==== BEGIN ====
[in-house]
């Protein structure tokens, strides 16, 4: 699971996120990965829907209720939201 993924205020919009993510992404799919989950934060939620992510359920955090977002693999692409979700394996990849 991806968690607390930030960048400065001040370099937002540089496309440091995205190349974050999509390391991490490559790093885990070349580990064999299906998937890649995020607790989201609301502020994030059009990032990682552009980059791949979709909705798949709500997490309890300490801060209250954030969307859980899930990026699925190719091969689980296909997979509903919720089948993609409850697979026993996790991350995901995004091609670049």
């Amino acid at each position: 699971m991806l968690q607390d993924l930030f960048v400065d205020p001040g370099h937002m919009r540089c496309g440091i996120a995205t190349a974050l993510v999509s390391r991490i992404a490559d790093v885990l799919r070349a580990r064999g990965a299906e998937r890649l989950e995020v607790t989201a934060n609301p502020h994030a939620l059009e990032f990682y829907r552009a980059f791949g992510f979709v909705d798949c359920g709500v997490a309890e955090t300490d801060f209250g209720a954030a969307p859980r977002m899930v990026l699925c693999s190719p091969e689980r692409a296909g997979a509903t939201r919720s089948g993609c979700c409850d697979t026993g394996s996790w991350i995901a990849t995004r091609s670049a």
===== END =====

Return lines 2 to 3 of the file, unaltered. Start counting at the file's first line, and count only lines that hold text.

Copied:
């Protein structure tokens, strides 16, 4: 699971996120990965829907209720939201 993924205020919009993510992404799919989950934060939620992510359920955090977002693999692409979700394996990849 991806968690607390930030960048400065001040370099937002540089496309440091995205190349974050999509390391991490490559790093885990070349580990064999299906998937890649995020607790989201609301502020994030059009990032990682552009980059791949979709909705798949709500997490309890300490801060209250954030969307859980899930990026699925190719091969689980296909997979509903919720089948993609409850697979026993996790991350995901995004091609670049």
């Amino acid at each position: 699971m991806l968690q607390d993924l930030f960048v400065d205020p001040g370099h937002m919009r540089c496309g440091i996120a995205t190349a974050l993510v999509s390391r991490i992404a490559d790093v885990l799919r070349a580990r064999g990965a299906e998937r890649l989950e995020v607790t989201a934060n609301p502020h994030a939620l059009e990032f990682y829907r552009a980059f791949g992510f979709v909705d798949c359920g709500v997490a309890e955090t300490d801060f209250g209720a954030a969307p859980r977002m899930v990026l699925c693999s190719p091969e689980r692409a296909g997979a509903t939201r919720s089948g993609c979700c409850d697979t026993g394996s996790w991350i995901a990849t995004r091609s670049a």